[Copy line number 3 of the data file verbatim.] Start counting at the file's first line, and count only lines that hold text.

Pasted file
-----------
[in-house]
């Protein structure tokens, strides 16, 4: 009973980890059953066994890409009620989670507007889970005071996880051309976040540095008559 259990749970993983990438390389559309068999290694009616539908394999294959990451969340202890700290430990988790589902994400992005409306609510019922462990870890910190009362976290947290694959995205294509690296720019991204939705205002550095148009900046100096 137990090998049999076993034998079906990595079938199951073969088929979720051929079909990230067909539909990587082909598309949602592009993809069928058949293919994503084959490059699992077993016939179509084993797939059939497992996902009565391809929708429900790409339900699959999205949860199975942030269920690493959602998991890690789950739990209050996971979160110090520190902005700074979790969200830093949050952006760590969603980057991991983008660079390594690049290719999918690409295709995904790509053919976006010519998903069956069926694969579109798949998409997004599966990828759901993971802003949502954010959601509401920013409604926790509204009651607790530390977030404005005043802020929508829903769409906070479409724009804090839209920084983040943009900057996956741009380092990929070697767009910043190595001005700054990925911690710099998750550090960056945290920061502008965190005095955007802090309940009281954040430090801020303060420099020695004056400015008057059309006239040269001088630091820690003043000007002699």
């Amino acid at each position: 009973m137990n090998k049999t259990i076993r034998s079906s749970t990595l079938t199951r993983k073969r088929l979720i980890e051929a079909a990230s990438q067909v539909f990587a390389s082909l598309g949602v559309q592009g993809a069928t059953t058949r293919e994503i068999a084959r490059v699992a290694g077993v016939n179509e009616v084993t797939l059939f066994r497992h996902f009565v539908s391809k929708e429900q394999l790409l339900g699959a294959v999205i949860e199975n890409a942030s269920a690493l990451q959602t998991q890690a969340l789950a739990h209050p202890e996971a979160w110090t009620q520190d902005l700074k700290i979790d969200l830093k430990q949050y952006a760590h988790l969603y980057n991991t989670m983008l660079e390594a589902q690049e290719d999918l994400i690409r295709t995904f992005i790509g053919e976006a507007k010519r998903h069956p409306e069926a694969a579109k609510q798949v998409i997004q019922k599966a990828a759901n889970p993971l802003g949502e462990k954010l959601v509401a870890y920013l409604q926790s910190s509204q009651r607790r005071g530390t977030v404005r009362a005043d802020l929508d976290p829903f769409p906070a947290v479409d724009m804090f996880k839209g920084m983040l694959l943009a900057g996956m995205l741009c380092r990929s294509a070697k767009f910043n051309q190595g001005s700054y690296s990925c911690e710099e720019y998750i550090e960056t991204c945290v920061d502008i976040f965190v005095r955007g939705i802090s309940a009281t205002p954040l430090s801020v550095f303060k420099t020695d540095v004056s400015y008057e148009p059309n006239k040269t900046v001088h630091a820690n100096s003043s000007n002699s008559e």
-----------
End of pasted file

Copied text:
């Amino acid at each position: 009973m137990n090998k049999t259990i076993r034998s079906s749970t990595l079938t199951r993983k073969r088929l979720i980890e051929a079909a990230s990438q067909v539909f990587a390389s082909l598309g949602v559309q592009g993809a069928t059953t058949r293919e994503i068999a084959r490059v699992a290694g077993v016939n179509e009616v084993t797939l059939f066994r497992h996902f009565v539908s391809k929708e429900q394999l790409l339900g699959a294959v999205i949860e199975n890409a942030s269920a690493l990451q959602t998991q890690a969340l789950a739990h209050p202890e996971a979160w110090t009620q520190d902005l700074k700290i979790d969200l830093k430990q949050y952006a760590h988790l969603y980057n991991t989670m983008l660079e390594a589902q690049e290719d999918l994400i690409r295709t995904f992005i790509g053919e976006a507007k010519r998903h069956p409306e069926a694969a579109k609510q798949v998409i997004q019922k599966a990828a759901n889970p993971l802003g949502e462990k954010l959601v509401a870890y920013l409604q926790s910190s509204q009651r607790r005071g530390t977030v404005r009362a005043d802020l929508d976290p829903f769409p906070a947290v479409d724009m804090f996880k839209g920084m983040l694959l943009a900057g996956m995205l741009c380092r990929s294509a070697k767009f910043n051309q190595g001005s700054y690296s990925c911690e710099e720019y998750i550090e960056t991204c945290v920061d502008i976040f965190v005095r955007g939705i802090s309940a009281t205002p954040l430090s801020v550095f303060k420099t020695d540095v004056s400015y008057e148009p059309n006239k040269t900046v001088h630091a820690n100096s003043s000007n002699s008559e």